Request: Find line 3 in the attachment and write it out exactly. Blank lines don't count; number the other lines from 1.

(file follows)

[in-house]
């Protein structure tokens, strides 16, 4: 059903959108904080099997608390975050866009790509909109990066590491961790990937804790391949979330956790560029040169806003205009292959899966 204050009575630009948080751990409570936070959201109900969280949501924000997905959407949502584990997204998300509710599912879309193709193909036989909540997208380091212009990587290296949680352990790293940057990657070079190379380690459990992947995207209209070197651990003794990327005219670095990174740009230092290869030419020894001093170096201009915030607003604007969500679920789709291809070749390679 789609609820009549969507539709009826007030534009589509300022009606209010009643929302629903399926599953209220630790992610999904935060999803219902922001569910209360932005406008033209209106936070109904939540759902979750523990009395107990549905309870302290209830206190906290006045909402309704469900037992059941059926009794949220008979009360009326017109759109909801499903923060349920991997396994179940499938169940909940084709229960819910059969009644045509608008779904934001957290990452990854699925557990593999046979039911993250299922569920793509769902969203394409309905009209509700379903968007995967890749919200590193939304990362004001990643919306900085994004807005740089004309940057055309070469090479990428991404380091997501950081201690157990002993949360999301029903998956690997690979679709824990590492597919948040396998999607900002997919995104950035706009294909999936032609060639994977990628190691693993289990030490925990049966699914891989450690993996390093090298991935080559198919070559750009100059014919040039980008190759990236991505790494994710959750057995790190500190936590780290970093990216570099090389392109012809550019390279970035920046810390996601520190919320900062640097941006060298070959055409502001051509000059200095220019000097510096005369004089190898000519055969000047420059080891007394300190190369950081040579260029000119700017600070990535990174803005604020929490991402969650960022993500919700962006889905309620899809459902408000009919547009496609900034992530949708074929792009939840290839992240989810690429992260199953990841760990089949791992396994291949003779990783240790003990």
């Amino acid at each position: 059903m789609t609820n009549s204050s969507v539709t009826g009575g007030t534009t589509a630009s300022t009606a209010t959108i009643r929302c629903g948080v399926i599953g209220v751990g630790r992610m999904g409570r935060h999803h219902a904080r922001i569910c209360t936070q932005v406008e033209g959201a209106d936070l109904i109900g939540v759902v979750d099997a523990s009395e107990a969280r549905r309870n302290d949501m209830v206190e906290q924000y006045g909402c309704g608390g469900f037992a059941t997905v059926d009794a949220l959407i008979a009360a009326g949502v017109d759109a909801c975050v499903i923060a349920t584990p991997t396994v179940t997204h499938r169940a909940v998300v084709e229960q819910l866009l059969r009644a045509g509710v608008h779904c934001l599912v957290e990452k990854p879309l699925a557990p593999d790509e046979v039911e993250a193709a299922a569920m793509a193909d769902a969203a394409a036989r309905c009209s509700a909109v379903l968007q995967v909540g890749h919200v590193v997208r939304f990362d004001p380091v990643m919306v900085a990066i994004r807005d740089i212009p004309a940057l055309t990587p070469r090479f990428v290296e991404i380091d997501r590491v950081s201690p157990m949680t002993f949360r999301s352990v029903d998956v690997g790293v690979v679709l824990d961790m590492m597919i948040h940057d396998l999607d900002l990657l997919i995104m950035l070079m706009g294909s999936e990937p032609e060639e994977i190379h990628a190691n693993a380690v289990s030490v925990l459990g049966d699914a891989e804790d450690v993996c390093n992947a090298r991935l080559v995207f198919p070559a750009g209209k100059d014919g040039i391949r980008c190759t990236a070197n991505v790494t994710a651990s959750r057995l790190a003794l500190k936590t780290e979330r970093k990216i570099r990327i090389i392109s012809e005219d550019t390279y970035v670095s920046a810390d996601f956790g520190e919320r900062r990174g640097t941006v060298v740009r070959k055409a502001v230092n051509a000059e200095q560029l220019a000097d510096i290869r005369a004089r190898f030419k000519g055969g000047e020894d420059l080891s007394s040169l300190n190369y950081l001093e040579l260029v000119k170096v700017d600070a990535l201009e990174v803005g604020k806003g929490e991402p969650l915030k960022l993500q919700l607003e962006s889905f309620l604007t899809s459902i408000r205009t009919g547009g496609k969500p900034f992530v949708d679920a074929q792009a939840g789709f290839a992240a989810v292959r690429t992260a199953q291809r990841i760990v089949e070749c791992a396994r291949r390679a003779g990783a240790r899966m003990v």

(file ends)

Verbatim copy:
């Amino acid at each position: 059903m789609t609820n009549s204050s969507v539709t009826g009575g007030t534009t589509a630009s300022t009606a209010t959108i009643r929302c629903g948080v399926i599953g209220v751990g630790r992610m999904g409570r935060h999803h219902a904080r922001i569910c209360t936070q932005v406008e033209g959201a209106d936070l109904i109900g939540v759902v979750d099997a523990s009395e107990a969280r549905r309870n302290d949501m209830v206190e906290q924000y006045g909402c309704g608390g469900f037992a059941t997905v059926d009794a949220l959407i008979a009360a009326g949502v017109d759109a909801c975050v499903i923060a349920t584990p991997t396994v179940t997204h499938r169940a909940v998300v084709e229960q819910l866009l059969r009644a045509g509710v608008h779904c934001l599912v957290e990452k990854p879309l699925a557990p593999d790509e046979v039911e993250a193709a299922a569920m793509a193909d769902a969203a394409a036989r309905c009209s509700a909109v379903l968007q995967v909540g890749h919200v590193v997208r939304f990362d004001p380091v990643m919306v900085a990066i994004r807005d740089i212009p004309a940057l055309t990587p070469r090479f990428v290296e991404i380091d997501r590491v950081s201690p157990m949680t002993f949360r999301s352990v029903d998956v690997g790293v690979v679709l824990d961790m590492m597919i948040h940057d396998l999607d900002l990657l997919i995104m950035l070079m706009g294909s999936e990937p032609e060639e994977i190379h990628a190691n693993a380690v289990s030490v925990l459990g049966d699914a891989e804790d450690v993996c390093n992947a090298r991935l080559v995207f198919p070559a750009g209209k100059d014919g040039i391949r980008c190759t990236a070197n991505v790494t994710a651990s959750r057995l790190a003794l500190k936590t780290e979330r970093k990216i570099r990327i090389i392109s012809e005219d550019t390279y970035v670095s920046a810390d996601f956790g520190e919320r900062r990174g640097t941006v060298v740009r070959k055409a502001v230092n051509a000059e200095q560029l220019a000097d510096i290869r005369a004089r190898f030419k000519g055969g000047e020894d420059l080891s007394s040169l300190n190369y950081l001093e040579l260029v000119k170096v700017d600070a990535l201009e990174v803005g604020k806003g929490e991402p969650l915030k960022l993500q919700l607003e962006s889905f309620l604007t899809s459902i408000r205009t009919g547009g496609k969500p900034f992530v949708d679920a074929q792009a939840g789709f290839a992240a989810v292959r690429t992260a199953q291809r990841i760990v089949e070749c791992a396994r291949r390679a003779g990783a240790r899966m003990v």